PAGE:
Like a phoenix rising from the ashes, shuttered movie subscription service MoviePass plans to relaunch this summer. MoviePass executive and co-founder Stacy Spikes made the announcement in a 40-minute live presentation at Lincoln Center in New York City last Thursday. During the presentation, with a backdrop of the Hindenburg, Spikes described the original MoviePass as a startup he and a colleague developed. As the idea grew, they needed partners and investors, and Helios + Matheson, a data analytics firm, stepped in, and they fired Spikes.
“A lot of people lost money. A lot of people lost trust. There were a lot of people who were hurt and disappointed, and I was one of those people who was disappointed and hurt too,” Spikes said. “…I got fired from the company that I founded, was ousted, and that was a really hard thing to take.”
The new owners drove MoviePass into the ground with countless iterations of business models and pricing models. The company eventually had its final curtain call in September 2019 and eventually filed bankruptcy.
Lack of access to capital
Spikes said part of the problem was that, as a diverse founder, he had trouble accessing capital, as do many other diverse founders in similar positions. He said only 3% of capital deployed goes to women and minorities. Others have ready access to capital. Spikes wants to bring back MoviePass to set an example for other diverse business owners to show them they can make their dreams come true too.
Buying back MoviePass
Spikes said it was really the MoviePass fans who kept the dream alive for him, posting in Reddit chats, making TikTok videos, and providing feedback that they hoped the service would come back.
“It was really good to see the spirit of people wanting it,” Spikes said.
After hearing from a MoviePass documentary filmmaker, Spikes found out that MoviePass had not been bought out of bankruptcy court. He put in a bid, waited 21 days, and the judge approved the bid, returning the company to one of its original founders.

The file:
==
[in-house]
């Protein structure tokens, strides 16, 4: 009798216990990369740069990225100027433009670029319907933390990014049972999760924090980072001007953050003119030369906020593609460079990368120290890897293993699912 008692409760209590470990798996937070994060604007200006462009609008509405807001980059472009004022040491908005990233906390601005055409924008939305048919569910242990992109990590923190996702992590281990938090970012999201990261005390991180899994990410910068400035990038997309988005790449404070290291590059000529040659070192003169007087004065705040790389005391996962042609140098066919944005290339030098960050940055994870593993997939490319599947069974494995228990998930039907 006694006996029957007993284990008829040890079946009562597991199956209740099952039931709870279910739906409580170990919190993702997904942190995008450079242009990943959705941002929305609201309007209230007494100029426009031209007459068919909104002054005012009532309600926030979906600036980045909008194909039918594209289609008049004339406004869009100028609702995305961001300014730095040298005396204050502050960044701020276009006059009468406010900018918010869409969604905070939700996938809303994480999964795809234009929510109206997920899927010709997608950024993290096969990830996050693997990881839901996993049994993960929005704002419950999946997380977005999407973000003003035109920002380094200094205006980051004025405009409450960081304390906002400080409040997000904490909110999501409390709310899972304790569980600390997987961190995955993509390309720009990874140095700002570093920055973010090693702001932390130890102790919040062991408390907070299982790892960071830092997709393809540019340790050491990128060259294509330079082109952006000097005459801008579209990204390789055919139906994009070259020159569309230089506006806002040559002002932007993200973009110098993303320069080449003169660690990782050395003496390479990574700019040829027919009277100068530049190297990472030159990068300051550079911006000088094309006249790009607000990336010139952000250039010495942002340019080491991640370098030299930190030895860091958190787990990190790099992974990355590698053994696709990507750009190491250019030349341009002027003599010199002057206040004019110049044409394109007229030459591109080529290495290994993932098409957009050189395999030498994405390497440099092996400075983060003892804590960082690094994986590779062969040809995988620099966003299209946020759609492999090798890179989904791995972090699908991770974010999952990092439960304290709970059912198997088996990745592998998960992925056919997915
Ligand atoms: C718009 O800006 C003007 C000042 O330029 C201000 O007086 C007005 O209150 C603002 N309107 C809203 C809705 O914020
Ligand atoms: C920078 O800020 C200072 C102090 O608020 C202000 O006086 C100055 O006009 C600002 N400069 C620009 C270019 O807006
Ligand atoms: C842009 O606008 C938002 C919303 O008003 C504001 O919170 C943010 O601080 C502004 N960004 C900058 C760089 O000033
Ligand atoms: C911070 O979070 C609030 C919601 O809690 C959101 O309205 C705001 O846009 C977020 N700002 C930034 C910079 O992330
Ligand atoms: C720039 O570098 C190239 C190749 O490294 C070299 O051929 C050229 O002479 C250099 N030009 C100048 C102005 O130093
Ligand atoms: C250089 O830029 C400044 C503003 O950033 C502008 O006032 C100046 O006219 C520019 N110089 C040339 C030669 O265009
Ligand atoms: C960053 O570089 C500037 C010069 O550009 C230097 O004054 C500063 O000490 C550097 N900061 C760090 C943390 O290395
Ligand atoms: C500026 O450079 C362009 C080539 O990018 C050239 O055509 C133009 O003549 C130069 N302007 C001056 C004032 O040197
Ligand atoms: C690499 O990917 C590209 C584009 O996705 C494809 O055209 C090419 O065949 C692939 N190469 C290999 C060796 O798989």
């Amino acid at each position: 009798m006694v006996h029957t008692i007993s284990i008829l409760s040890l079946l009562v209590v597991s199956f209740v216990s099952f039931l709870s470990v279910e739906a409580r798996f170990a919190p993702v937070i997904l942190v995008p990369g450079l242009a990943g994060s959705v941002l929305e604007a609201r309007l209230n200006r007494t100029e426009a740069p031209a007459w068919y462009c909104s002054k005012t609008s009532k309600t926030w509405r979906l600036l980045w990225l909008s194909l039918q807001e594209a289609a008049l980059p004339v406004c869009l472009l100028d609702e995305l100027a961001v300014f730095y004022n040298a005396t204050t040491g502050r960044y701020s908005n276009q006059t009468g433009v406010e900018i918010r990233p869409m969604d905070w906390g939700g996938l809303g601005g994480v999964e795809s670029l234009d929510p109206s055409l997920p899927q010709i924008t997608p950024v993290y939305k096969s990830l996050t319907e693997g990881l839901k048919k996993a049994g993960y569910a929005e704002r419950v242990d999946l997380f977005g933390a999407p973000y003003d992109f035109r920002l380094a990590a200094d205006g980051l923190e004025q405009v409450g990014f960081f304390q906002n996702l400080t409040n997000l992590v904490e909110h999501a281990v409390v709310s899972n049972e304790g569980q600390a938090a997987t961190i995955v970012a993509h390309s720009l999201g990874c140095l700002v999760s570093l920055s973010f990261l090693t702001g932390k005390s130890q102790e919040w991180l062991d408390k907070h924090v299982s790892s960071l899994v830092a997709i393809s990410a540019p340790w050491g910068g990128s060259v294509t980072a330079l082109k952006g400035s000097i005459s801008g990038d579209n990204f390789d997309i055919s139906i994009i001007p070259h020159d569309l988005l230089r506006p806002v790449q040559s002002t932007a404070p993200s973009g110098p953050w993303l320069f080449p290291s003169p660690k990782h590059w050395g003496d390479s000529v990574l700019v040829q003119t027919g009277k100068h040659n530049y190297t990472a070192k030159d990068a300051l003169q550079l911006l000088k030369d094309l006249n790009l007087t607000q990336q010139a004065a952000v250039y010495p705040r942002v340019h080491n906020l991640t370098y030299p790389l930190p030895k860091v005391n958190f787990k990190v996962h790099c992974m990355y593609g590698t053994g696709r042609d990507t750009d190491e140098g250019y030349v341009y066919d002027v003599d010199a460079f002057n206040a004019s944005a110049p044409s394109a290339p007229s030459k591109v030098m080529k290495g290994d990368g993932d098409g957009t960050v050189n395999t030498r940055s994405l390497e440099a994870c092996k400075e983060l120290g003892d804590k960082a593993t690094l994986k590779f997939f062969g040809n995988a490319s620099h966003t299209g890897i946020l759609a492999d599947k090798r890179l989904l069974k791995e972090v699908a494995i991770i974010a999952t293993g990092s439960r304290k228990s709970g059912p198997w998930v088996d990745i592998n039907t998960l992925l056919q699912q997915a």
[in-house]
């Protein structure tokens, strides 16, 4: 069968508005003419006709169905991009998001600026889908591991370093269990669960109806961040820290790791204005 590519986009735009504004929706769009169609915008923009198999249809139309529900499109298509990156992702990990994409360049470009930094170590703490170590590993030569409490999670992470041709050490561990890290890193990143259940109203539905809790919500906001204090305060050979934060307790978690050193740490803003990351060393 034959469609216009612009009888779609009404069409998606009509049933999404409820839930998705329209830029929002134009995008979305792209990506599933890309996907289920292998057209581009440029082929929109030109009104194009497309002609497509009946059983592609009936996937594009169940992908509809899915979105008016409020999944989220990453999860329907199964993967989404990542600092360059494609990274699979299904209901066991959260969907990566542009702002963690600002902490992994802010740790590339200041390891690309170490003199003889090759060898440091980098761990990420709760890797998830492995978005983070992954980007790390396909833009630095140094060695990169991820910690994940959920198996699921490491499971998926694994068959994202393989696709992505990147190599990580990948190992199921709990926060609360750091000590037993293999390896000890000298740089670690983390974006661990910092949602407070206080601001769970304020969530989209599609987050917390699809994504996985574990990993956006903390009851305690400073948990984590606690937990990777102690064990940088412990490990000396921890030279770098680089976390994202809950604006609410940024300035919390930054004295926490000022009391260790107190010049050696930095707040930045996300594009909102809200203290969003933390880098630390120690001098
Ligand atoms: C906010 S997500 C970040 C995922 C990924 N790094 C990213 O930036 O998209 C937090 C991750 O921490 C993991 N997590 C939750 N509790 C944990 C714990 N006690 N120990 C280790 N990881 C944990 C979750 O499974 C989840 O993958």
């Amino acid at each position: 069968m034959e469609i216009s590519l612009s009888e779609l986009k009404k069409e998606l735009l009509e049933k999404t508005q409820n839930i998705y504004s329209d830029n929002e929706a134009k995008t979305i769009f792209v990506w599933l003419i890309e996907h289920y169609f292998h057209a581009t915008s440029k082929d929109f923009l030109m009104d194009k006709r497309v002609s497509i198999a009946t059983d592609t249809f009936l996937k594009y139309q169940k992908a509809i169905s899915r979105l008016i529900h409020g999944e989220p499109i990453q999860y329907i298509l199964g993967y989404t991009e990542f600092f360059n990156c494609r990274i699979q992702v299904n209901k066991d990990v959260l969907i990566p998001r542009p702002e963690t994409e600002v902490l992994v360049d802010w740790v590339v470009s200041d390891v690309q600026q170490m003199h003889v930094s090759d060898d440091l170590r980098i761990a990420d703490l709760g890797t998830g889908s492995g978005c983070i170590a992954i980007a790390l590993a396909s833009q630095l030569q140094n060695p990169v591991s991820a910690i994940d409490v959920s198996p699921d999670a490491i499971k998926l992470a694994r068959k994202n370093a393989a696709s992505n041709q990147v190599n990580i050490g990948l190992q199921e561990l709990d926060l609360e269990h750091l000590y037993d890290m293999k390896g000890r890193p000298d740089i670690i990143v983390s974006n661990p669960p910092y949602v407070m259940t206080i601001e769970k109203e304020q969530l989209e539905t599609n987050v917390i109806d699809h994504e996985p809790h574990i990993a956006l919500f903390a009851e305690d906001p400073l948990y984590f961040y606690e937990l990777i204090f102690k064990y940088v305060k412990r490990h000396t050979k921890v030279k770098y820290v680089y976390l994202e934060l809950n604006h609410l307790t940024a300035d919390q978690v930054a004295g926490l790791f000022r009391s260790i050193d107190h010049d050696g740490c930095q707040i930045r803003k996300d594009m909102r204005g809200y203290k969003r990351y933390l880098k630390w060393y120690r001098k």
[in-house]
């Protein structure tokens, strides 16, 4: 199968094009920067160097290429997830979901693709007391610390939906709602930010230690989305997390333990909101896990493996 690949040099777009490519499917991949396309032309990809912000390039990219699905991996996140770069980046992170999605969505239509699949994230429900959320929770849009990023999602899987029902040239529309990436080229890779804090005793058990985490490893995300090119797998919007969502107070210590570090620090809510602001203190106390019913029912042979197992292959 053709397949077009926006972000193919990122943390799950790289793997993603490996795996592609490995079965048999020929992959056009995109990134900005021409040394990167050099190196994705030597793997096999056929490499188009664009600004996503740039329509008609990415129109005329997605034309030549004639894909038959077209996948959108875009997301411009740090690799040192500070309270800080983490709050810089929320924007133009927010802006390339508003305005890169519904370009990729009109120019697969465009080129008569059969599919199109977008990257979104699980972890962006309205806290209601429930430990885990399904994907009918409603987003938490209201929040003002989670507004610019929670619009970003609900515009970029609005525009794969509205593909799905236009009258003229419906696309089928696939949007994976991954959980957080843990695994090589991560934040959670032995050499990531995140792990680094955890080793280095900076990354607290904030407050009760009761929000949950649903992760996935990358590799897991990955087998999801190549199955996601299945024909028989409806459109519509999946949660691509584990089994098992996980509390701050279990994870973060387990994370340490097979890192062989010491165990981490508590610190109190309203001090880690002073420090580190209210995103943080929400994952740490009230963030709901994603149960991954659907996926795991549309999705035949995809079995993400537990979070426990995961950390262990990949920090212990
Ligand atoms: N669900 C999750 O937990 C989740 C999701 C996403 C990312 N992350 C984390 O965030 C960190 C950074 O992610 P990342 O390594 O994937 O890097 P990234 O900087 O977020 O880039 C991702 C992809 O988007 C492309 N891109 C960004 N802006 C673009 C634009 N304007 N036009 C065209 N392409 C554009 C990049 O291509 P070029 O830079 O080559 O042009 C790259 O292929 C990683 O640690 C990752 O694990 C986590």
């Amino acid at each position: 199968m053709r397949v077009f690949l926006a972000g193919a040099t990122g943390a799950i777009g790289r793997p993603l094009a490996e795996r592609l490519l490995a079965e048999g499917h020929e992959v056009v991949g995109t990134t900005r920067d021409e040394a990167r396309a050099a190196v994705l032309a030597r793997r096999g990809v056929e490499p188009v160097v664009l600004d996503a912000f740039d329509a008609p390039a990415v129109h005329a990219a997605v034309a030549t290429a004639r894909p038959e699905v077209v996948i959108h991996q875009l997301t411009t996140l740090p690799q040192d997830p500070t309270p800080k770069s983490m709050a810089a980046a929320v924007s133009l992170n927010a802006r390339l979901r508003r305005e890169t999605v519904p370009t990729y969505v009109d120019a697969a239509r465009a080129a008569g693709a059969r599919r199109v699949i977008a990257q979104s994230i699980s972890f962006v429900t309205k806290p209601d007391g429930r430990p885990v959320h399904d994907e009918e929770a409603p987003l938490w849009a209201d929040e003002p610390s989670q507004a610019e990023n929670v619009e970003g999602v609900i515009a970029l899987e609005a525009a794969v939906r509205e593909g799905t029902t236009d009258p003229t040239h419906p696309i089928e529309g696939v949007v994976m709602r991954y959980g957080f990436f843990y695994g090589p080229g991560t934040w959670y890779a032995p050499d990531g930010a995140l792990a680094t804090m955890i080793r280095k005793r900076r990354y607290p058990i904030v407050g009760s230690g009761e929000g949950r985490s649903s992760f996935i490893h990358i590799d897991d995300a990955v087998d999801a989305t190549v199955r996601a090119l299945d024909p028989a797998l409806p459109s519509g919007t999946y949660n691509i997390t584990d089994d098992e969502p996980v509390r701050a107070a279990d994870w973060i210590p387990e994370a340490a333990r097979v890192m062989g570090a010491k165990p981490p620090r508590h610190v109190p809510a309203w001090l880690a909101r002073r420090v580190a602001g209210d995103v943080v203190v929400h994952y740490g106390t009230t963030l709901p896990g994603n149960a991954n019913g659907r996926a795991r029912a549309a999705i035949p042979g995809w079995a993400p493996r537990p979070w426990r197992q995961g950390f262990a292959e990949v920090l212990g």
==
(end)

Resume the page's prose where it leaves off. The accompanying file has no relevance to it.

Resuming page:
The question now is how they will rebuild MoviePass. Spikes said they are looking at the company differently, creating it as a cooperative built by its fan base. He wants movie ticket buyers to be able to invest in the company and to own a portion of it. Owners and members will have varying levels of benefits, including a tier that includes a lifetime membership to MoviePass. He also wants product-placement advertisers to support the company directly rather than through third parties via PreShow, a customizable advertising platform that lets members opt in to earn credits via digital currency for watching. Spikes also said he wants the company to be responsible for 30% of all movie ticket sales in the U.S. by 2030, an ambitious goal considering the company’s history, according to NBCNews.
On the MoviePass website, the company calls its movie subscription service MoviePass 2.0, The Future of Cinema.
“Through dynamic ticket pricing, centralized smart advertising, MoviePass is creating an end-to-end cinematic marketplace that will allow theaters to respond and innovate to movie-goer passions and demands, resulting in the future of cinema,” the MoviePass home page reads.
I’m the first to admit that I was shocked to hear that MoviePass might make a comeback. After covering the movie subscription service from its launch to a security breach, its failure, the company’s subsequent bankruptcy, and settlement with the FTC, I couldn’t envision how MoviePass could ever begin again. After watching Spikes’ presentation, I stand corrected. Spikes, who describes himself as a seasoned entrepreneur, is passionate about MoviePass and cinema and truly wants to see the idea succeed under the right leadership and the right team. He has innovative ideas, and not only wants to see this movie subscription service make a stellar comeback, he wants to serve as an example to other entrepreneurs to show them anything is possible.